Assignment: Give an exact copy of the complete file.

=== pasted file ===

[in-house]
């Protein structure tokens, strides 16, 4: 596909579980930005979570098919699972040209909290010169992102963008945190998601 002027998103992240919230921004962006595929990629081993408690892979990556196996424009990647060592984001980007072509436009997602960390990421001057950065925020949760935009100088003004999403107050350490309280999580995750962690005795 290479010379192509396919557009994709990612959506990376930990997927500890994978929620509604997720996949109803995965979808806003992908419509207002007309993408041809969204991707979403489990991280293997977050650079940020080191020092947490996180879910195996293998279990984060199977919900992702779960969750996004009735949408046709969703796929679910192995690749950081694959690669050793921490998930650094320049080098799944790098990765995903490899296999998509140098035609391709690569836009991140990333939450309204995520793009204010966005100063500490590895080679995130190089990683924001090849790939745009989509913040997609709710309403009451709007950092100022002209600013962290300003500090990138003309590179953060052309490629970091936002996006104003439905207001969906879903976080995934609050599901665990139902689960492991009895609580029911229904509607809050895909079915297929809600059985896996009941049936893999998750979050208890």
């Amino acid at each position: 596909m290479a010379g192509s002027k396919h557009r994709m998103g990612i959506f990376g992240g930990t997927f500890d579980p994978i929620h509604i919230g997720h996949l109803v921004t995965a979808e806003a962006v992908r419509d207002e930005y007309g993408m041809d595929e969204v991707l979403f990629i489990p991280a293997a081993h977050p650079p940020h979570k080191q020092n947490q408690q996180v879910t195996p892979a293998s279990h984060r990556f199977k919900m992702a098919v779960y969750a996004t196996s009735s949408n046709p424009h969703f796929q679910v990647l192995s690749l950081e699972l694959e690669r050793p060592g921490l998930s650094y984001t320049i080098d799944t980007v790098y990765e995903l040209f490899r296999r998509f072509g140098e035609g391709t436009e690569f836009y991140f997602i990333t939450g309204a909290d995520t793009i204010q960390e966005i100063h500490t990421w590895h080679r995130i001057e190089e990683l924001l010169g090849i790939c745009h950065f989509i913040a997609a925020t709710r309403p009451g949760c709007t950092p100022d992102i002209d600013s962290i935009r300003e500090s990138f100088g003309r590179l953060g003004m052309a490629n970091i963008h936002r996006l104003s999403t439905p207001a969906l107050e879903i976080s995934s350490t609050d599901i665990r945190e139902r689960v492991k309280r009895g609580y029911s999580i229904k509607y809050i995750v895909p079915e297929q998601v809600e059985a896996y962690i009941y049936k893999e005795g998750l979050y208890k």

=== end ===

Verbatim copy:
[in-house]
């Protein structure tokens, strides 16, 4: 596909579980930005979570098919699972040209909290010169992102963008945190998601 002027998103992240919230921004962006595929990629081993408690892979990556196996424009990647060592984001980007072509436009997602960390990421001057950065925020949760935009100088003004999403107050350490309280999580995750962690005795 290479010379192509396919557009994709990612959506990376930990997927500890994978929620509604997720996949109803995965979808806003992908419509207002007309993408041809969204991707979403489990991280293997977050650079940020080191020092947490996180879910195996293998279990984060199977919900992702779960969750996004009735949408046709969703796929679910192995690749950081694959690669050793921490998930650094320049080098799944790098990765995903490899296999998509140098035609391709690569836009991140990333939450309204995520793009204010966005100063500490590895080679995130190089990683924001090849790939745009989509913040997609709710309403009451709007950092100022002209600013962290300003500090990138003309590179953060052309490629970091936002996006104003439905207001969906879903976080995934609050599901665990139902689960492991009895609580029911229904509607809050895909079915297929809600059985896996009941049936893999998750979050208890």
């Amino acid at each position: 596909m290479a010379g192509s002027k396919h557009r994709m998103g990612i959506f990376g992240g930990t997927f500890d579980p994978i929620h509604i919230g997720h996949l109803v921004t995965a979808e806003a962006v992908r419509d207002e930005y007309g993408m041809d595929e969204v991707l979403f990629i489990p991280a293997a081993h977050p650079p940020h979570k080191q020092n947490q408690q996180v879910t195996p892979a293998s279990h984060r990556f199977k919900m992702a098919v779960y969750a996004t196996s009735s949408n046709p424009h969703f796929q679910v990647l192995s690749l950081e699972l694959e690669r050793p060592g921490l998930s650094y984001t320049i080098d799944t980007v790098y990765e995903l040209f490899r296999r998509f072509g140098e035609g391709t436009e690569f836009y991140f997602i990333t939450g309204a909290d995520t793009i204010q960390e966005i100063h500490t990421w590895h080679r995130i001057e190089e990683l924001l010169g090849i790939c745009h950065f989509i913040a997609a925020t709710r309403p009451g949760c709007t950092p100022d992102i002209d600013s962290i935009r300003e500090s990138f100088g003309r590179l953060g003004m052309a490629n970091i963008h936002r996006l104003s999403t439905p207001a969906l107050e879903i976080s995934s350490t609050d599901i665990r945190e139902r689960v492991k309280r009895g609580y029911s999580i229904k509607y809050i995750v895909p079915e297929q998601v809600e059985a896996y962690i009941y049936k893999e005795g998750l979050y208890k």